Winter is a challenging time for skin, when biting winds, freezing temperatures, hot central heating and a drier atmosphere all conspire to leave it dry, flaky, irritated and dull. But while we can’t do much about the weather, there’s plenty your customers can do to adapt their skincare routines to help prevent and control their skin worries and woes. Here, we look at some of the common winter skin scenarios that pharmacy teams are likely to encounter, and the advice that can be recommended to help solve them.
Samantha Seabourne, a slim and sprightly 65-year-old, calls in to the pharmacy. “You know I walk a lot, don’t you?” she says.
“Well, about a week or so ago I got caught in the rain and my feet got soaked because I wasn’t wearing the right shoes. I took them off as soon as I got home and sat with a hot water bottle on my feet because they were freezing, but then I got some very itchy and sore spots. Take a look.”
Samantha slips her boot and sock off one foot and you see that an area of her heel and on her little toe is purple-red, slightly swollen and blistered, and she tells you that her other foot is almost identical.
Samantha has chilblains on her feet as a result of the blood vessels near the surface of the skin becoming narrowed because of the cold and then suddenly wider again upon exposure to heat. This causes blood to leak into the surrounding tissue. The extremities of the body, such as the toes, fingers, ears and nose, are more likely to be affected by the condition, which is also known as perniosis and is more common in children, older people and women.
Other factors that can increase the risk of chilblains include poor circulation (e.g. because of a condition called Raynaud’s syndrome), low body mass index and medication (e.g. beta blockers), which can cause cold extremities as a side effect.
Usually, chilblains get better on their own, taking around one to three weeks to do so. There is little that can be done to hasten the process, although some people feel that overthe- counter products that contain rubefacients can provide relief. It is important that Samantha doesn’t scratch or rub her chilblains, as this will increase the risk of complications such as infection, ulceration and permanent scarring. If they have not got better in a few weeks, she should seek further healthcare advice.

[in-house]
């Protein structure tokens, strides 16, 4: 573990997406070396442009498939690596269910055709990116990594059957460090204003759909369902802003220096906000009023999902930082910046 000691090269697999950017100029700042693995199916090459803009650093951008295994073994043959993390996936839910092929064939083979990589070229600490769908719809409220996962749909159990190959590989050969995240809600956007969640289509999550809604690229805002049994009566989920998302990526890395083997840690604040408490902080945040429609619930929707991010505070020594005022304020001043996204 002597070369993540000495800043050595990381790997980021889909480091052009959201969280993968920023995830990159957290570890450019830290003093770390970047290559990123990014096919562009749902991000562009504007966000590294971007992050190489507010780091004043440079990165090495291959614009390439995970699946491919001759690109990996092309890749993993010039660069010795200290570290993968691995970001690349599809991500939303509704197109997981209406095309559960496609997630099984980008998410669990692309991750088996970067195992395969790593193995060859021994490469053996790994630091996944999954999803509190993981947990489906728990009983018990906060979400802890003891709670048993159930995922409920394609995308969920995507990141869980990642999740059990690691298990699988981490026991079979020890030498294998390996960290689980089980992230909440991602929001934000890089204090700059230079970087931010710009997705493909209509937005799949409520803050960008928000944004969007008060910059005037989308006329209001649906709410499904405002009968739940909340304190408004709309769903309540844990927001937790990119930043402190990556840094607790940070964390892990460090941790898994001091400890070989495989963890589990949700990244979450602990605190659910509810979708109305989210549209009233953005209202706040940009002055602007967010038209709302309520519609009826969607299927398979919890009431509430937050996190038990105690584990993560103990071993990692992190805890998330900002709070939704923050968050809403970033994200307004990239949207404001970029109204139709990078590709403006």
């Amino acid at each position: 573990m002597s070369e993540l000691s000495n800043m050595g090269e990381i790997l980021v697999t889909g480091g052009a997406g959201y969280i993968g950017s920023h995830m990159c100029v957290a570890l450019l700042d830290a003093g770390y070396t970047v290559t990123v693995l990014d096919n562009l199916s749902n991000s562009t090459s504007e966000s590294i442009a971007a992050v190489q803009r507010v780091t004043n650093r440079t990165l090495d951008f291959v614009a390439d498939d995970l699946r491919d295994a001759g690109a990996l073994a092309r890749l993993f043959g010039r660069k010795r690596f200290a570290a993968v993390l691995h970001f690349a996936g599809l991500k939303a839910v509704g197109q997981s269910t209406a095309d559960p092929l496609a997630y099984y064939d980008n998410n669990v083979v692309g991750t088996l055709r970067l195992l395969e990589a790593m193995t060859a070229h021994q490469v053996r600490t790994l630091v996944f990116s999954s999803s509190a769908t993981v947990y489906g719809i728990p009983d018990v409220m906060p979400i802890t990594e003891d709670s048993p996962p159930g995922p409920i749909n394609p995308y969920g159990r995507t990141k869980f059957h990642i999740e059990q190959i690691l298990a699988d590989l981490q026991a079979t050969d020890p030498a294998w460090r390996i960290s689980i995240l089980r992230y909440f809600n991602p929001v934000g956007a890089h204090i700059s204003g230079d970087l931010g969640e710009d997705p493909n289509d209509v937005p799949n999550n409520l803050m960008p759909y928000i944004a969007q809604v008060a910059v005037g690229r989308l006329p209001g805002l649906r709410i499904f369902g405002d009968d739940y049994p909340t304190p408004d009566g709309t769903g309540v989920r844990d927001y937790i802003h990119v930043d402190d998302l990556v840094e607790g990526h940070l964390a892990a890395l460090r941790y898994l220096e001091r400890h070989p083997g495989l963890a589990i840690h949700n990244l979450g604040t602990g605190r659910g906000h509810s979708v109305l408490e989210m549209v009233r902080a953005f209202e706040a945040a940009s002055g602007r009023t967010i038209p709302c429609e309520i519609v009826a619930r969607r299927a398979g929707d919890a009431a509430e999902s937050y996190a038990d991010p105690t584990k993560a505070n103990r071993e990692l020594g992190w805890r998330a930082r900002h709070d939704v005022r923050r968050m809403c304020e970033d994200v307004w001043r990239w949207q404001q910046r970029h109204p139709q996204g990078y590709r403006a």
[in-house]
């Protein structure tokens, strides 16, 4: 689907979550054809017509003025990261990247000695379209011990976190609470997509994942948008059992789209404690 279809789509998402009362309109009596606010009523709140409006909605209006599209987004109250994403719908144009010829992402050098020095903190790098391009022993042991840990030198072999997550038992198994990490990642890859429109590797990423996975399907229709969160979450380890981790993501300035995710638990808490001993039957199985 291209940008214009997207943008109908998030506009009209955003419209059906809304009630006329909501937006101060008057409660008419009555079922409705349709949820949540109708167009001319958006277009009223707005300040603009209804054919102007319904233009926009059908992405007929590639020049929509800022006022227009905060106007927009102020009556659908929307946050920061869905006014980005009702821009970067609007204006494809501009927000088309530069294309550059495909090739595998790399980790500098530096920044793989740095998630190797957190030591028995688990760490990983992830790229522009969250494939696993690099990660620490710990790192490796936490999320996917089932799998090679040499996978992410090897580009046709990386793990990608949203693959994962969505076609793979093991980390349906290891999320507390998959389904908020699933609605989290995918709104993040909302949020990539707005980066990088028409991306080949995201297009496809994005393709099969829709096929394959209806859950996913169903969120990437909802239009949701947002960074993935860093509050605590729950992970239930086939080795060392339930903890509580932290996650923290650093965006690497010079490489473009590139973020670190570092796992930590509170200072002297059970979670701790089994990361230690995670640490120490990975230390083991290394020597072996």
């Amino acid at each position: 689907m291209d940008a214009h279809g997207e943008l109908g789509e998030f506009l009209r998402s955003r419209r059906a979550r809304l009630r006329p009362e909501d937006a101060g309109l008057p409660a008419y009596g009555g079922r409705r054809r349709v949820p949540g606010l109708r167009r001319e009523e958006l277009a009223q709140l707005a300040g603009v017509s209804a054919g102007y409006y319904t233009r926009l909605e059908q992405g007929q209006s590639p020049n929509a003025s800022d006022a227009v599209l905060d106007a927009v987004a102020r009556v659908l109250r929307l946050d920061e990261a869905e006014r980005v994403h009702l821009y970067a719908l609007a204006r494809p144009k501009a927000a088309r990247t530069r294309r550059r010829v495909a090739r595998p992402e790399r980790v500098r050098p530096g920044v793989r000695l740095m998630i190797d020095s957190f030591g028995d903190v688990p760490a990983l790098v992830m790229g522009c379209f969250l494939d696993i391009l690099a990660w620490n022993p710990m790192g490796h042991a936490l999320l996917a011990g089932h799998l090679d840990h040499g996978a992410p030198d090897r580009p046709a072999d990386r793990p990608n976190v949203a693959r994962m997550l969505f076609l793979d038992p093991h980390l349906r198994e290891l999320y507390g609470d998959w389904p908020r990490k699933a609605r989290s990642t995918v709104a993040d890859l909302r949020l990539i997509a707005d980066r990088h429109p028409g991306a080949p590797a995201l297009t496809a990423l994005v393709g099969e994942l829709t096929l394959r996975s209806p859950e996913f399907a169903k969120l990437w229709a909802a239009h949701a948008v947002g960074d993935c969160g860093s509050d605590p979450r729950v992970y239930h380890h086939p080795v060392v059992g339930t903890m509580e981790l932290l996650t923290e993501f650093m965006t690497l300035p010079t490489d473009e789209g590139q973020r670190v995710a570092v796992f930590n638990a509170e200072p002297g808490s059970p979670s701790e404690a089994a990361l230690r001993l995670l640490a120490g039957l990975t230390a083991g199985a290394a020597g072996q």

There are also some measures that Samantha can take to reduce the chance of her experiencing chilblains in the future. For example, making sure she wears warm, well-fitting and waterproof footwear on her regular walks, which will boost her circulation and have a preventative effect. For a similar reason, she should quit smoking if she is currently a smoker.
In the future, if Samantha does feel that her feet have got too cold and that the chilblains may recur, she should warm them up gradually by putting on warm, dry socks rather than using a hot water bottle for a quick result.
Stay-at-home mum Charlotte Young is waiting for her son’s prescription to be dispensed.
“I hate this time of year,” she grumbles. “All the school runs and taking the kids to and from activities means I am constantly moving from inside to outside and back again, and my skin – which is dry at the best of times – just seems to give up! The amount I spend on creams for my face and body is ridiculous, but I figure that it’s cheaper than moving to a warmer country, right?”
It sounds as though Charlotte may have atopic eczema, which can be triggered by the cold and damp weather that defines the great British winter. Most people with atopic eczema have very dry skin because it is unable to retain much moisture. This then means it doesn’t take much to prompt an exacerbation, during which the skin becomes red and incredibly itchy.
In children, skin folds such as inside the elbows and the backs of the knees are most commonly affected, but in adults it is often the face that bears the brunt of the condition. Having said that, eczema can affect any part of the body. Rather than buying more cosmetic moisturisers, Charlotte would be better off stocking up on some emollient products.
These will more effectively reduce water loss from the skin and protect it by providing a barrier. She may wish to take a multi-pronged approach to the problem, using one product as a soap substitute when washing, a cream or lotion on her face, and a greasier ointment on her body or on very dry patches of skin.